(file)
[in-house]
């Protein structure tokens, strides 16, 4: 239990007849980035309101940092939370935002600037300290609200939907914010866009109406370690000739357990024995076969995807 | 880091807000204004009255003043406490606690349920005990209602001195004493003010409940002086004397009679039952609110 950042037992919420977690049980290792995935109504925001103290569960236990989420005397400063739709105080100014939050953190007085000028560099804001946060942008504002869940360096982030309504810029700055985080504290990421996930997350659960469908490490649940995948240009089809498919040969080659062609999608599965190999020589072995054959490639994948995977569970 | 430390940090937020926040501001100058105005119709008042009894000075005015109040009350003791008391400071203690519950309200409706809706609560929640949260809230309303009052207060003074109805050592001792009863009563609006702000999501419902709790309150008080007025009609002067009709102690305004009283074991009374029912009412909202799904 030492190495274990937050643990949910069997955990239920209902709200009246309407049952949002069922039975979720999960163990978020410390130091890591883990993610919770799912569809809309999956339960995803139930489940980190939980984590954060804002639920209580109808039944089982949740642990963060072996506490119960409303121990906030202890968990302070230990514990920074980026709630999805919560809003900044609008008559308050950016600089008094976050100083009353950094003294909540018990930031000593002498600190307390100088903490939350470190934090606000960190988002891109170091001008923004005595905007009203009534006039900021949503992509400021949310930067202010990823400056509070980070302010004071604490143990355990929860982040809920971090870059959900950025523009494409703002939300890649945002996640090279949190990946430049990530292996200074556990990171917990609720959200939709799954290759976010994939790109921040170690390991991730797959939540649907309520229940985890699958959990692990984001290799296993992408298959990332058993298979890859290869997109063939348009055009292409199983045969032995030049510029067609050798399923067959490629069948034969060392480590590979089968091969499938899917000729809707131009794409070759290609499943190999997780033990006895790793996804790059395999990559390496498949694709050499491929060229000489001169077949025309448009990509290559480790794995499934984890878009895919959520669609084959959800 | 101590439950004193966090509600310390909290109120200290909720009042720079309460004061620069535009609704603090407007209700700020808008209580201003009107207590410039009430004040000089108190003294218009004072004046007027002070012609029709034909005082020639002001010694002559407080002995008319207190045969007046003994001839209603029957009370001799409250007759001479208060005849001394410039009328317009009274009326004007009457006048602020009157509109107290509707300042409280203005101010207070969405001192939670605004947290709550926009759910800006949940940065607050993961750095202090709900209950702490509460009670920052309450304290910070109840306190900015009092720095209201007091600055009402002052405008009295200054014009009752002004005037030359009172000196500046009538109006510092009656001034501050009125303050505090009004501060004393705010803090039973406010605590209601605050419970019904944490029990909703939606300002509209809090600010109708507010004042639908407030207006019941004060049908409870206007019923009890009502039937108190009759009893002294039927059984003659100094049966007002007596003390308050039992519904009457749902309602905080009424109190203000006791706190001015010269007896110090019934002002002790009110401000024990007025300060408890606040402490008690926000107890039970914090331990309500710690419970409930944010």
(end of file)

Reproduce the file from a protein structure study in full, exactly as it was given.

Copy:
[in-house]
């Protein structure tokens, strides 16, 4: 239990007849980035309101940092939370935002600037300290609200939907914010866009109406370690000739357990024995076969995807 | 880091807000204004009255003043406490606690349920005990209602001195004493003010409940002086004397009679039952609110 950042037992919420977690049980290792995935109504925001103290569960236990989420005397400063739709105080100014939050953190007085000028560099804001946060942008504002869940360096982030309504810029700055985080504290990421996930997350659960469908490490649940995948240009089809498919040969080659062609999608599965190999020589072995054959490639994948995977569970 | 430390940090937020926040501001100058105005119709008042009894000075005015109040009350003791008391400071203690519950309200409706809706609560929640949260809230309303009052207060003074109805050592001792009863009563609006702000999501419902709790309150008080007025009609002067009709102690305004009283074991009374029912009412909202799904 030492190495274990937050643990949910069997955990239920209902709200009246309407049952949002069922039975979720999960163990978020410390130091890591883990993610919770799912569809809309999956339960995803139930489940980190939980984590954060804002639920209580109808039944089982949740642990963060072996506490119960409303121990906030202890968990302070230990514990920074980026709630999805919560809003900044609008008559308050950016600089008094976050100083009353950094003294909540018990930031000593002498600190307390100088903490939350470190934090606000960190988002891109170091001008923004005595905007009203009534006039900021949503992509400021949310930067202010990823400056509070980070302010004071604490143990355990929860982040809920971090870059959900950025523009494409703002939300890649945002996640090279949190990946430049990530292996200074556990990171917990609720959200939709799954290759976010994939790109921040170690390991991730797959939540649907309520229940985890699958959990692990984001290799296993992408298959990332058993298979890859290869997109063939348009055009292409199983045969032995030049510029067609050798399923067959490629069948034969060392480590590979089968091969499938899917000729809707131009794409070759290609499943190999997780033990006895790793996804790059395999990559390496498949694709050499491929060229000489001169077949025309448009990509290559480790794995499934984890878009895919959520669609084959959800 | 101590439950004193966090509600310390909290109120200290909720009042720079309460004061620069535009609704603090407007209700700020808008209580201003009107207590410039009430004040000089108190003294218009004072004046007027002070012609029709034909005082020639002001010694002559407080002995008319207190045969007046003994001839209603029957009370001799409250007759001479208060005849001394410039009328317009009274009326004007009457006048602020009157509109107290509707300042409280203005101010207070969405001192939670605004947290709550926009759910800006949940940065607050993961750095202090709900209950702490509460009670920052309450304290910070109840306190900015009092720095209201007091600055009402002052405008009295200054014009009752002004005037030359009172000196500046009538109006510092009656001034501050009125303050505090009004501060004393705010803090039973406010605590209601605050419970019904944490029990909703939606300002509209809090600010109708507010004042639908407030207006019941004060049908409870206007019923009890009502039937108190009759009893002294039927059984003659100094049966007002007596003390308050039992519904009457749902309602905080009424109190203000006791706190001015010269007896110090019934002002002790009110401000024990007025300060408890606040402490008690926000107890039970914090331990309500710690419970409930944010």